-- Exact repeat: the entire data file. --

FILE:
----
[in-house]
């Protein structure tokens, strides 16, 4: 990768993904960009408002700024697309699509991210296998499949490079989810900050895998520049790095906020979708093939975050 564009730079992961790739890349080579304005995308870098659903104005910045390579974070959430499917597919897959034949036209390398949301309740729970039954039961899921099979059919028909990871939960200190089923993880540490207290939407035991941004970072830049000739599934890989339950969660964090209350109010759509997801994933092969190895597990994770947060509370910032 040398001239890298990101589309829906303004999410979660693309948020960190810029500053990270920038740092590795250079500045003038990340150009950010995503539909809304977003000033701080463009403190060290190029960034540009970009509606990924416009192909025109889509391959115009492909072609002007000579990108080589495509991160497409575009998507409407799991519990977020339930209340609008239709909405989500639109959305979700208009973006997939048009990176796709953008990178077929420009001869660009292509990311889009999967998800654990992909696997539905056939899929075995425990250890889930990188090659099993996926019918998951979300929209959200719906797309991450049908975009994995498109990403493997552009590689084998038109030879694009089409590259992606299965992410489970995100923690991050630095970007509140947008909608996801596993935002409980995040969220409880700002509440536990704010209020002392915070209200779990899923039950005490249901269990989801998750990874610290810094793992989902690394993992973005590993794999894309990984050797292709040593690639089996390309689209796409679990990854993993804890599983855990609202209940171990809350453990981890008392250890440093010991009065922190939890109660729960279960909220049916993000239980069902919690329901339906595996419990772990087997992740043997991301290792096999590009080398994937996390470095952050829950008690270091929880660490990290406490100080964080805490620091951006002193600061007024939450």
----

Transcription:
[in-house]
């Protein structure tokens, strides 16, 4: 990768993904960009408002700024697309699509991210296998499949490079989810900050895998520049790095906020979708093939975050 564009730079992961790739890349080579304005995308870098659903104005910045390579974070959430499917597919897959034949036209390398949301309740729970039954039961899921099979059919028909990871939960200190089923993880540490207290939407035991941004970072830049000739599934890989339950969660964090209350109010759509997801994933092969190895597990994770947060509370910032 040398001239890298990101589309829906303004999410979660693309948020960190810029500053990270920038740092590795250079500045003038990340150009950010995503539909809304977003000033701080463009403190060290190029960034540009970009509606990924416009192909025109889509391959115009492909072609002007000579990108080589495509991160497409575009998507409407799991519990977020339930209340609008239709909405989500639109959305979700208009973006997939048009990176796709953008990178077929420009001869660009292509990311889009999967998800654990992909696997539905056939899929075995425990250890889930990188090659099993996926019918998951979300929209959200719906797309991450049908975009994995498109990403493997552009590689084998038109030879694009089409590259992606299965992410489970995100923690991050630095970007509140947008909608996801596993935002409980995040969220409880700002509440536990704010209020002392915070209200779990899923039950005490249901269990989801998750990874610290810094793992989902690394993992973005590993794999894309990984050797292709040593690639089996390309689209796409679990990854993993804890599983855990609202209940171990809350453990981890008392250890440093010991009065922190939890109660729960279960909220049916993000239980069902919690329901339906595996419990772990087997992740043997991301290792096999590009080398994937996390470095952050829950008690270091929880660490990290406490100080964080805490620091951006002193600061007024939450």